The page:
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African Journal of Food, Agriculture, Nutrition and Development

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Nutritional evaluation of the giant grassropper (Zonocerus variegatus) protein and the possible effects of its high dietary fibre on amino acids and mineral bioavailability.

M Soloman, O Ladeji, H Umoru

Abstract




The biological value of giant grasshopper protein (Zonocerus variegatus) was evaluated by comparing the weight gained, food efficiency ratio (FER), protein efficiency ratio (PER) of rats fed standard laboratory chow with that of rats fed giant grasshopper, Soyabean(Glycine max) and crayfish. The effect of high fibre content on utilization of nutrients has also been assessed in rats fed the supplements. Each diet produced a progressive gain in body weight ranging from 32.1 ± 2.0g in rats feeding on control diet to 56.0 ± 2.0g for rats feeding on giant grass-hopper. FER ranges between 0.22 in rats fed on laboratory chow to 0.44 in giant grass-hopper fed rats while PER ranges between 1.12 in laboratory chow fed rats to 1.90 in rats fed giant grass-hopper. Despite the fact that food and protein intake of rats on control and experimental diets were identical, at the end of the 28 day feeding period, the growth rate, FER and PER of giant grass-hopper fed rats were significantly higher (P < 0.05) compared with rats fed on Soyabean(Glycine max), laboratory chow and crayfish supplemented diets, thus suggesting that the giant grass-hopper protein was superior in terms of quality and was better utilized. The fiber content in giant grass-hopper was 15%, which was thrice the amount present in laboratory chow and one and half times the amount present in crayfish. Plasma levels of total protein, essential amino acids and minerals in rats on different diets were almost identical. This seems to suggest that the high fiber content in giant grass-hopper did not seem to affect the bioavailability and levels of these parameters determined in the plasma especially the total protein and minerals. The significant increase in body weight, the high values of FER and PER together with ease of collection(possibility of cultivation) and economic aspect would make giant grasshopper a suitable alternative, digestible and highly nutritive protein and its inclusion in food supplementation would provide good quality protein especially in developing countries. Additionally, giant grasshopper protein may also be included in animal feed formulation.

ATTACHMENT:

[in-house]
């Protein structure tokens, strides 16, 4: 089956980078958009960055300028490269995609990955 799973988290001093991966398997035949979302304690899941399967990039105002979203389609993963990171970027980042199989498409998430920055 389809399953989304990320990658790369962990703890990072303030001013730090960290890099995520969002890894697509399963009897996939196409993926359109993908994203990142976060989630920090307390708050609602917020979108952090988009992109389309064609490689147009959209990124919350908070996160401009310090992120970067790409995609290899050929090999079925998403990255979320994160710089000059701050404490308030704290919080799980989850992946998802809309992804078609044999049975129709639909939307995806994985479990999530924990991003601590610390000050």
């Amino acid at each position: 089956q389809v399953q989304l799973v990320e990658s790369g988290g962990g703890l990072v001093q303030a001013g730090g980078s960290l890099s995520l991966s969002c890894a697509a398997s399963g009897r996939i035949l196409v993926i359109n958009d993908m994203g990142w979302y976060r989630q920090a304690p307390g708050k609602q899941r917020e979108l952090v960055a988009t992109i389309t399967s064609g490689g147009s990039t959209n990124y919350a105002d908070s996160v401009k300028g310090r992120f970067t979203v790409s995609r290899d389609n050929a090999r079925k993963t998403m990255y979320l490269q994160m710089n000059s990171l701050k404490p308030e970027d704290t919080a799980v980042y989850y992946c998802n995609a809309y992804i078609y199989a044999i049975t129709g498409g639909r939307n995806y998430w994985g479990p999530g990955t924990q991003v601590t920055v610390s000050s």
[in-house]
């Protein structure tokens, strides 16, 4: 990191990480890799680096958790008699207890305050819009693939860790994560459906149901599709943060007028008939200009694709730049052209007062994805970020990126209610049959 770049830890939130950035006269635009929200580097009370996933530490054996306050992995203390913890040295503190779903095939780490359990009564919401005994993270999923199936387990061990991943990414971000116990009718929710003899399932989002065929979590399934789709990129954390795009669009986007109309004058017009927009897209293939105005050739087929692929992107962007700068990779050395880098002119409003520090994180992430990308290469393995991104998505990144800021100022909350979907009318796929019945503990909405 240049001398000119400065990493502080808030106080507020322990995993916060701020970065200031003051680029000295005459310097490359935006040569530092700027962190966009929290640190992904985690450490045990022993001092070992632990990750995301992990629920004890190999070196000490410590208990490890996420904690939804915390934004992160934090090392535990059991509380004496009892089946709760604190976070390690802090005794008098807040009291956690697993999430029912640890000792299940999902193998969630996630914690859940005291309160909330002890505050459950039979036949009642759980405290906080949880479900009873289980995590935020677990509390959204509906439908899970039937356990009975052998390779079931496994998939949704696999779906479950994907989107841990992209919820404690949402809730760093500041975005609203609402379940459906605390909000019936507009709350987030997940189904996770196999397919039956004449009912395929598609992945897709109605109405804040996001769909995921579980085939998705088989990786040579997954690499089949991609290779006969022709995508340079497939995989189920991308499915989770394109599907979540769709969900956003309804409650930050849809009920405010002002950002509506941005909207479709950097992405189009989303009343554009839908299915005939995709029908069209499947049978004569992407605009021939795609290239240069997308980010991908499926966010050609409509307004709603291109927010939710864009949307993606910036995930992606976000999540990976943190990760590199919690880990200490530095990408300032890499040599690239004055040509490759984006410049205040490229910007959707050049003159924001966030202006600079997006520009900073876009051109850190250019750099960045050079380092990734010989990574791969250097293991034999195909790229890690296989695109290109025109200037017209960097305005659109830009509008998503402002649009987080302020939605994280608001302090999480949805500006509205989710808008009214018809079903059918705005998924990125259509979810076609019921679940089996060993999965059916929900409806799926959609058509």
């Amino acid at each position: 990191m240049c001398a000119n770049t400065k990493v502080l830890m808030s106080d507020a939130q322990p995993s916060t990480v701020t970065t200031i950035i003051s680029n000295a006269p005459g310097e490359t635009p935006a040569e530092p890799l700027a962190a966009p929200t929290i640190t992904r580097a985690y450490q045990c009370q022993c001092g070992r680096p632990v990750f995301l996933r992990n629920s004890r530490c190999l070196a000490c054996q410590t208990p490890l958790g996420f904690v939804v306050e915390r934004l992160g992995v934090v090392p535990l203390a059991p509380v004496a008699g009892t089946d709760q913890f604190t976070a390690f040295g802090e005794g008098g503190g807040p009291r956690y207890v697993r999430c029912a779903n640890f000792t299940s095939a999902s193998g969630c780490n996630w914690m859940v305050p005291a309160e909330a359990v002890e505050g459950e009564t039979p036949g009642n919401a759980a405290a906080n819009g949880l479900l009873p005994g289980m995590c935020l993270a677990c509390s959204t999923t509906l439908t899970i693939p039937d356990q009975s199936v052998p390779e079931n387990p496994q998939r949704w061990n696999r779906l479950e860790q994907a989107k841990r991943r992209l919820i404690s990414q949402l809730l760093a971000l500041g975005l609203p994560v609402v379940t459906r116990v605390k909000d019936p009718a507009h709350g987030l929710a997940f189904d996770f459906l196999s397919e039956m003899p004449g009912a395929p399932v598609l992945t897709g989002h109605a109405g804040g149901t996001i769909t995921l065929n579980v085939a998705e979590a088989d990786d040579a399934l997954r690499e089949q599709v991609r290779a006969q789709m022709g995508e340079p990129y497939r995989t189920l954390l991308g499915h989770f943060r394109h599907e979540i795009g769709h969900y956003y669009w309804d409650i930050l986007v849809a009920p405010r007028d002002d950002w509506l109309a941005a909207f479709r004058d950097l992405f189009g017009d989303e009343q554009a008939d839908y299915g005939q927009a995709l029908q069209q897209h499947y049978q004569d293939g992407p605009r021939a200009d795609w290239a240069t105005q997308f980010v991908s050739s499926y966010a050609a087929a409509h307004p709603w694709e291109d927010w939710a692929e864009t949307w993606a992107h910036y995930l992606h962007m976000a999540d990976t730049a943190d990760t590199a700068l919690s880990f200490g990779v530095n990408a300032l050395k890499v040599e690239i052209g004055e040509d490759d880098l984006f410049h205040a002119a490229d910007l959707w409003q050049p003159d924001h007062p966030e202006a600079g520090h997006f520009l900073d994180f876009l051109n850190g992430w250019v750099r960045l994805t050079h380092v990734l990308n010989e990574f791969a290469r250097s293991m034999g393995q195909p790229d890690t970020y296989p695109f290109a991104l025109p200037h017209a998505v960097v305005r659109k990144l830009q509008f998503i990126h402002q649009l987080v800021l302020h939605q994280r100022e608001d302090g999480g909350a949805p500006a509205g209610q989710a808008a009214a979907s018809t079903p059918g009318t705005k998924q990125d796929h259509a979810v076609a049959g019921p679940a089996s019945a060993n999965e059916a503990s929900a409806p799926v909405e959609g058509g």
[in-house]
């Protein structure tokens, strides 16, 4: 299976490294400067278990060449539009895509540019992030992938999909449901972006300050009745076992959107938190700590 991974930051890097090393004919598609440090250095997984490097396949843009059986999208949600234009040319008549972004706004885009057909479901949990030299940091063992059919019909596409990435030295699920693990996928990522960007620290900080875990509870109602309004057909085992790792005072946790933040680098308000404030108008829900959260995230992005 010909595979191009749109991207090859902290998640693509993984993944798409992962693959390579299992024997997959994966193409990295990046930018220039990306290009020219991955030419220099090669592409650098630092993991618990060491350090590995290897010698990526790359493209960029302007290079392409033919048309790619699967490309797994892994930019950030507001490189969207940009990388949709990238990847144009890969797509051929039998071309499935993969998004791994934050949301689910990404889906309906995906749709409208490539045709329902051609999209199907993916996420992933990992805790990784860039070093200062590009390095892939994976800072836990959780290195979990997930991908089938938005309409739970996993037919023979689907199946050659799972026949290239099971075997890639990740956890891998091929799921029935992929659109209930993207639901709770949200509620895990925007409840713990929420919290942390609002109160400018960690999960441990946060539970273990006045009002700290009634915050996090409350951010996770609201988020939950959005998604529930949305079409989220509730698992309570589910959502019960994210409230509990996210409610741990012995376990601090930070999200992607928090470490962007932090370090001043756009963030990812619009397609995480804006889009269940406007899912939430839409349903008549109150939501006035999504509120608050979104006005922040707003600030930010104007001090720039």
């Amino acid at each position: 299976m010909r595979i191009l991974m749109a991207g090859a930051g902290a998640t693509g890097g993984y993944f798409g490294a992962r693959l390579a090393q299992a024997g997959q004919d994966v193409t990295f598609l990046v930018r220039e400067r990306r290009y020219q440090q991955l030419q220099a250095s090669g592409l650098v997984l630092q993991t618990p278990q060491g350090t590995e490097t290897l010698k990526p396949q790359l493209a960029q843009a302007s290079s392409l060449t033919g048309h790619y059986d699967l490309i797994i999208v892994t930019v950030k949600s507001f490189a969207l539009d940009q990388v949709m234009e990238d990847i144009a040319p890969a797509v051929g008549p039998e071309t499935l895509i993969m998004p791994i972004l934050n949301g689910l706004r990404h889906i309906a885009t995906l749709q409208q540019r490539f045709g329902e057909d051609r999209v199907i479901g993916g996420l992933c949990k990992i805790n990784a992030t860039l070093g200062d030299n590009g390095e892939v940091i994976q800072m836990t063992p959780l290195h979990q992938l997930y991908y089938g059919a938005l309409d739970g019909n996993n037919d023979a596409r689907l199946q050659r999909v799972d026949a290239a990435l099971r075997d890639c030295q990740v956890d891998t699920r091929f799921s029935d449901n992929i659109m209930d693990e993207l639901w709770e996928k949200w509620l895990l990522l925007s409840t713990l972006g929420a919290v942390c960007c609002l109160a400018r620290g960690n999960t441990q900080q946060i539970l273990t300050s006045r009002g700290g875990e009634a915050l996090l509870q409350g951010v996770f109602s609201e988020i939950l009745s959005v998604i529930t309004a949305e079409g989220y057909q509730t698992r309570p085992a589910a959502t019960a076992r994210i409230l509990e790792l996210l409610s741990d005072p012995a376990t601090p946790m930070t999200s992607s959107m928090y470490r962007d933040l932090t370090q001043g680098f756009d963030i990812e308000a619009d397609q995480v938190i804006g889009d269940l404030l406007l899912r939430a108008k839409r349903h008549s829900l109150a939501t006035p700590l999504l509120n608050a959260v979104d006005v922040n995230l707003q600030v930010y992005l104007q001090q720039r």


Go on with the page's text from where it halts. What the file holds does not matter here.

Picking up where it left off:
Keywords:Giant Grasshopper, Protein Efficiency Ratio

AJFAND Vol. 8 (2) 2008 pp. 238-251



AJOL African Journals Online